I also recommend reading "Harmony" by the Prince Charles, the Prince of Wales (You can read Chapter One here for free). The book is available on Amazon: (Hardcover) (Audio) (Children's Edition) and (Kindle). I believe that Prince Charles' book on harmony provides an important wake-up call for the 21st century.

Before a real global spiritual revolution on a large scale can take place, we must first CHANGE THE MUSIC, which, because of its property of resonance, has a powerful influence on all of us! Every day, negative music fills our TV channels, radios, films, and provides the underlying energy for a large number of commercials. It is effecting us in powerful ways, more than many of us realize!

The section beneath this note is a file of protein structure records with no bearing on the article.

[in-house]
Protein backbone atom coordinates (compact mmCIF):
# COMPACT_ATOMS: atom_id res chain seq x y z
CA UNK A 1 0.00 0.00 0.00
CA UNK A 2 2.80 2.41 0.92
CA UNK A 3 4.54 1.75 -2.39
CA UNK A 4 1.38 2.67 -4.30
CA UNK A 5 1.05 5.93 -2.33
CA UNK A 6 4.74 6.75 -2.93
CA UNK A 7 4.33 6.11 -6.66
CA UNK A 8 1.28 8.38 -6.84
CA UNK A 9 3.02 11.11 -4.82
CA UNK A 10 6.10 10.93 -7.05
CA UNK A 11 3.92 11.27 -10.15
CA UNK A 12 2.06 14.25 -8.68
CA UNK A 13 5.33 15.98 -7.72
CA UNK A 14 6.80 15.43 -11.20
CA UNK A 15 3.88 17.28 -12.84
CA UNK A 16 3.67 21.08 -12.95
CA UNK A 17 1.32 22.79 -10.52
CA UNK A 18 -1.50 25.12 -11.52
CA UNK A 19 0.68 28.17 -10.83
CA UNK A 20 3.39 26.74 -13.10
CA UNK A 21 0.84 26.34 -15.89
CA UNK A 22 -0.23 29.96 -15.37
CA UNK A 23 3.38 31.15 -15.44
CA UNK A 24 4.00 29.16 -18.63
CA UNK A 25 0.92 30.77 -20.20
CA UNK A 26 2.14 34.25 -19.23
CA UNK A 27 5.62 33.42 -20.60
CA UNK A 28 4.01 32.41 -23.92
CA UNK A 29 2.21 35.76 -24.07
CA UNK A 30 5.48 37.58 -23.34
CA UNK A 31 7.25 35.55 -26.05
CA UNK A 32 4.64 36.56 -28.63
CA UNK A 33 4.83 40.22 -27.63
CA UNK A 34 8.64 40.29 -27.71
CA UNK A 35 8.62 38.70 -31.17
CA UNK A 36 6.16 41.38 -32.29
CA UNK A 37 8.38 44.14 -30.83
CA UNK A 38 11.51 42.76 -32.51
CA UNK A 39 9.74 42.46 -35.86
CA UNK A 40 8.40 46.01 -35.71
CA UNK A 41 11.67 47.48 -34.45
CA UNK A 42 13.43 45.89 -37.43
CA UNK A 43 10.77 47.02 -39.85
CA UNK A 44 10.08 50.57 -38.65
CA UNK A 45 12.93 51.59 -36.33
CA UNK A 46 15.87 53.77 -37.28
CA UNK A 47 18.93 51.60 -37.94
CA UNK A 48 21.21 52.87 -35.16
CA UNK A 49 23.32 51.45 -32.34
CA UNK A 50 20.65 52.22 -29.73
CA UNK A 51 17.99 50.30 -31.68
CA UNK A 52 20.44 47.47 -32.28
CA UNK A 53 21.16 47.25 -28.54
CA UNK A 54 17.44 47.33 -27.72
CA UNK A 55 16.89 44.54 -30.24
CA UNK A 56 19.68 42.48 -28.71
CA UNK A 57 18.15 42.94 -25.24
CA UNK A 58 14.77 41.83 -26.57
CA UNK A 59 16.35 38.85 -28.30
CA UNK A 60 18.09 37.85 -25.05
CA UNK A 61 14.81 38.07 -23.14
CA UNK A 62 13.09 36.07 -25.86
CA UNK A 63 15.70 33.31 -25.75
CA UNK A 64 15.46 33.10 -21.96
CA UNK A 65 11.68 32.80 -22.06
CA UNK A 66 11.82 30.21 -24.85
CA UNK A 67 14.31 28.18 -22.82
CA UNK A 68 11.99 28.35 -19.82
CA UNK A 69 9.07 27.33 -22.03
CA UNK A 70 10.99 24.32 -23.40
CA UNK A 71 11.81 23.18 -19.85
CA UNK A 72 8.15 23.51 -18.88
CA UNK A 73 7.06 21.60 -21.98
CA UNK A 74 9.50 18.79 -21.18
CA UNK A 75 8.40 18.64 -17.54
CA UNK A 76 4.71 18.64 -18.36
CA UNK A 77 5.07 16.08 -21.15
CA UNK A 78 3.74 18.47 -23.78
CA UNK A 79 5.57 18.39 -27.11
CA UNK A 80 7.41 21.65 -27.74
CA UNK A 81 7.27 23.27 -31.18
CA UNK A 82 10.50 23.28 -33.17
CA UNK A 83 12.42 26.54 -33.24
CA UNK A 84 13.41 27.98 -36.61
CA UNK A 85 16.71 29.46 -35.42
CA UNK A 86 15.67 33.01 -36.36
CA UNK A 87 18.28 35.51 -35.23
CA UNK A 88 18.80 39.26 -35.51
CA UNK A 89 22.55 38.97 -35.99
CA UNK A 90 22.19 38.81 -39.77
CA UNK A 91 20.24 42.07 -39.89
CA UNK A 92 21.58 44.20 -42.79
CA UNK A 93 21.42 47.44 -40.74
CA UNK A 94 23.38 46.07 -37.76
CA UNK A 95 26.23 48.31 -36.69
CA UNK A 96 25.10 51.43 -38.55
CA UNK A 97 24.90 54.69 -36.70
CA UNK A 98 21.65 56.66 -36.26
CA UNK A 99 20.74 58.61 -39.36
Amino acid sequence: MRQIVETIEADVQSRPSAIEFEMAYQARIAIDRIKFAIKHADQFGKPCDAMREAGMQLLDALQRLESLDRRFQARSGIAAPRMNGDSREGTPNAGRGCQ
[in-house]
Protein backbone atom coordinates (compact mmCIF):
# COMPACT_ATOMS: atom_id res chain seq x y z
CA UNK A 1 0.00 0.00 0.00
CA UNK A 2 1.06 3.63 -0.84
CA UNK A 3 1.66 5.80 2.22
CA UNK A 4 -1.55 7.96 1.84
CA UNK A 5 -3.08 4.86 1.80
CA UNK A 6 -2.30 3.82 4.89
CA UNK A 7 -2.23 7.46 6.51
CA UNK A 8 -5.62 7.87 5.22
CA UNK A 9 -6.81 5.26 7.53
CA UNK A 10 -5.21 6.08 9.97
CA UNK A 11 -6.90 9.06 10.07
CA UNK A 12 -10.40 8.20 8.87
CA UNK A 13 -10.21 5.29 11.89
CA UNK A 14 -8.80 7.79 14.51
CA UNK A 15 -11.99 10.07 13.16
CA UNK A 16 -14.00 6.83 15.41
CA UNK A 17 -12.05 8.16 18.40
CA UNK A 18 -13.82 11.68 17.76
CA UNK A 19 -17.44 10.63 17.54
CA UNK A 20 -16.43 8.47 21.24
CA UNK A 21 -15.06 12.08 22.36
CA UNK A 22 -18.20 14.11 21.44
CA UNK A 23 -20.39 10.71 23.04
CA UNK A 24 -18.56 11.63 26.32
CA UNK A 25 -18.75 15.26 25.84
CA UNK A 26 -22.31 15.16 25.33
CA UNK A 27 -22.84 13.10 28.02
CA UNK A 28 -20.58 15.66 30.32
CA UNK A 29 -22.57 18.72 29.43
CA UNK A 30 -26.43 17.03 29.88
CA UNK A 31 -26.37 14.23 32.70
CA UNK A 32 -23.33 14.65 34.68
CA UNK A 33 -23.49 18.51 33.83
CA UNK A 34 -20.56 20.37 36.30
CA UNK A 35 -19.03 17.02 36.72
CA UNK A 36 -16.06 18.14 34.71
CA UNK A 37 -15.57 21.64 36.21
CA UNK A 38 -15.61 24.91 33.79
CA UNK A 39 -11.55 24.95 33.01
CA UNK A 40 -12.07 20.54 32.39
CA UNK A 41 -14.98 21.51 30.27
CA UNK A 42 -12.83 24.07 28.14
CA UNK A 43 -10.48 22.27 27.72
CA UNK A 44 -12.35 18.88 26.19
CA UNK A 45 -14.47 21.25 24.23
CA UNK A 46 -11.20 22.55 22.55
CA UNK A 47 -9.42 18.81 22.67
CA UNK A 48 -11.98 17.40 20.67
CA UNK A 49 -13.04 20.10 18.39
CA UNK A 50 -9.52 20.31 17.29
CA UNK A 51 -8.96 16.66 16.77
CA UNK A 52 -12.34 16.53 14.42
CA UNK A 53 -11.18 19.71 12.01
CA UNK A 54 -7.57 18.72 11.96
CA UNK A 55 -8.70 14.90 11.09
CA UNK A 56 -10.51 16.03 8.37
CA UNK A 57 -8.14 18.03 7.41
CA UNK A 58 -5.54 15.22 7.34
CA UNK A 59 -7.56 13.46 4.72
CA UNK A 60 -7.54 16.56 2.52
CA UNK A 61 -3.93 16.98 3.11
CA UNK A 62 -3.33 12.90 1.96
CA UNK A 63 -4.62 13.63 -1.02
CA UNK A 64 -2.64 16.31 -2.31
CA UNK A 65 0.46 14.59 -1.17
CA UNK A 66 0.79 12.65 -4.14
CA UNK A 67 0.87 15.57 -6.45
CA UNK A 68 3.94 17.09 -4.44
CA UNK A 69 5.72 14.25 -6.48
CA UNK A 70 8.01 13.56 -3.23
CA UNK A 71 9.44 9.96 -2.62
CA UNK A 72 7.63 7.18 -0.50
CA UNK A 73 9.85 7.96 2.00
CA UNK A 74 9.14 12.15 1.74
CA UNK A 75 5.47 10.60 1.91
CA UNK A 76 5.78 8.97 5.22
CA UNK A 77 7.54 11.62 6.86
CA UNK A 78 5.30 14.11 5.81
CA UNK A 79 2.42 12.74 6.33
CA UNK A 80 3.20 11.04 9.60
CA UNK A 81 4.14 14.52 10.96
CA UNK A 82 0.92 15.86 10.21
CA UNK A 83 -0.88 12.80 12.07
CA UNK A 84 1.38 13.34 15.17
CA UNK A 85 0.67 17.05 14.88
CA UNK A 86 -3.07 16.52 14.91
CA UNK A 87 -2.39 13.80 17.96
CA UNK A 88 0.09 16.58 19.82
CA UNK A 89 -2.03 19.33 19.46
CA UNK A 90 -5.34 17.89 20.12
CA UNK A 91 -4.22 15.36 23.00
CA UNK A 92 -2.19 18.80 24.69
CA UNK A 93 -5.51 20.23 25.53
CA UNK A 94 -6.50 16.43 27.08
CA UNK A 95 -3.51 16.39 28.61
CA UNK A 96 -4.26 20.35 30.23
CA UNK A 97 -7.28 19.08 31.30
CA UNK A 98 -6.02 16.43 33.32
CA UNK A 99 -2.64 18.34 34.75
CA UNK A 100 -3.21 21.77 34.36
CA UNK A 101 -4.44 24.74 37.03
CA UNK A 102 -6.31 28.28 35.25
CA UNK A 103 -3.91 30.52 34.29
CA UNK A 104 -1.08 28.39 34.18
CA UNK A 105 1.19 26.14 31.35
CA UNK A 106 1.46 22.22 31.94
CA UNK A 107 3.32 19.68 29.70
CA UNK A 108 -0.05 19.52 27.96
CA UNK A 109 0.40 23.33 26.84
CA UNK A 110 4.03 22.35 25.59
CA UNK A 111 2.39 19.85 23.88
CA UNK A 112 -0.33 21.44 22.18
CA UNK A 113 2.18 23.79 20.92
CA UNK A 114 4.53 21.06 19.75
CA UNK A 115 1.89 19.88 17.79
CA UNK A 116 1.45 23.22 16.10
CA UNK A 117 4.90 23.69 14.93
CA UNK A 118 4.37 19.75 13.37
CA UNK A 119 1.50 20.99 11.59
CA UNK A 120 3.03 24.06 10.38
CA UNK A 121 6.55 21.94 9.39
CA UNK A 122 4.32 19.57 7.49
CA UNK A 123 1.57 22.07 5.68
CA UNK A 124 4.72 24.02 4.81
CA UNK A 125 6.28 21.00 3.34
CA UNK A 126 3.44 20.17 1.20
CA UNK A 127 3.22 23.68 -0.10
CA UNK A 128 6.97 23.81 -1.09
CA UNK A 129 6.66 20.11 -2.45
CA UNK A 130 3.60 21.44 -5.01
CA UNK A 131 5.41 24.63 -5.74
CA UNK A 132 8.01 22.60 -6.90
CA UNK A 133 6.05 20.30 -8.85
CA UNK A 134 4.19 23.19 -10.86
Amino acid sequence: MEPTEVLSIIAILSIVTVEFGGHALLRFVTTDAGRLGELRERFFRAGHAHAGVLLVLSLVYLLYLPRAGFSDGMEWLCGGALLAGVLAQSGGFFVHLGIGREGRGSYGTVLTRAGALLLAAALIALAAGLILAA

Don Robertson's Music Revolution is about choices: taking a part in bringing great music back into our concert halls, the "air waves," malls, restaurants, and most importantly, into our schools. The music listed in the Repertoire Section of Musical Kaleidoscope is where I recommend we begin.

And last, but not least, I recommend my new book called "The Scale." It clearly explains the true harmonic value of music. It is my handbook for the Music Revolution.

Please remember that revolutions may have leaders, and they may have pioneers, but they are the product of like-minded people, working together .... in harmony.

Don Robertson (www.DonRobertsonMusic.com)
February 1, 2012

An Important Statement from Britain's Prince Charles